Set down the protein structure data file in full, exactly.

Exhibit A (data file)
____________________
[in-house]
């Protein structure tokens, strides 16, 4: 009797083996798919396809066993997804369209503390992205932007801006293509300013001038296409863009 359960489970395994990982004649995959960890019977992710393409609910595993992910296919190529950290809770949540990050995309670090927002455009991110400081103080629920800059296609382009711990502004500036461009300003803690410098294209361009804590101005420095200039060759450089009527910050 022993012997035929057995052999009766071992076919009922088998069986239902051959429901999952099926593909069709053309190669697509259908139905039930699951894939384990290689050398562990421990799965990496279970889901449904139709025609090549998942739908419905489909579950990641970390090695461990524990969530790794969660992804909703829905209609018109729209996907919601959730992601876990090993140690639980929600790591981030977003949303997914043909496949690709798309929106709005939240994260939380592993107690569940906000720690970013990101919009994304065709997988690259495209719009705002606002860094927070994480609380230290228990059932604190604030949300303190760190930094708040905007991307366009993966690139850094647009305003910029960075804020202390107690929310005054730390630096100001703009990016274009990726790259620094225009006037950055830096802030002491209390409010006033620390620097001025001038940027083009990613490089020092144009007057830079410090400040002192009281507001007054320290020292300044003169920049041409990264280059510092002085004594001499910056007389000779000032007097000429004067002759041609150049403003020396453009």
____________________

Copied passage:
[in-house]
């Protein structure tokens, strides 16, 4: 009797083996798919396809066993997804369209503390992205932007801006293509300013001038296409863009 359960489970395994990982004649995959960890019977992710393409609910595993992910296919190529950290809770949540990050995309670090927002455009991110400081103080629920800059296609382009711990502004500036461009300003803690410098294209361009804590101005420095200039060759450089009527910050 022993012997035929057995052999009766071992076919009922088998069986239902051959429901999952099926593909069709053309190669697509259908139905039930699951894939384990290689050398562990421990799965990496279970889901449904139709025609090549998942739908419905489909579950990641970390090695461990524990969530790794969660992804909703829905209609018109729209996907919601959730992601876990090993140690639980929600790591981030977003949303997914043909496949690709798309929106709005939240994260939380592993107690569940906000720690970013990101919009994304065709997988690259495209719009705002606002860094927070994480609380230290228990059932604190604030949300303190760190930094708040905007991307366009993966690139850094647009305003910029960075804020202390107690929310005054730390630096100001703009990016274009990726790259620094225009006037950055830096802030002491209390409010006033620390620097001025001038940027083009990613490089020092144009007057830079410090400040002192009281507001007054320290020292300044003169920049041409990264280059510092002085004594001499910056007389000779000032007097000429004067002759041609150049403003020396453009």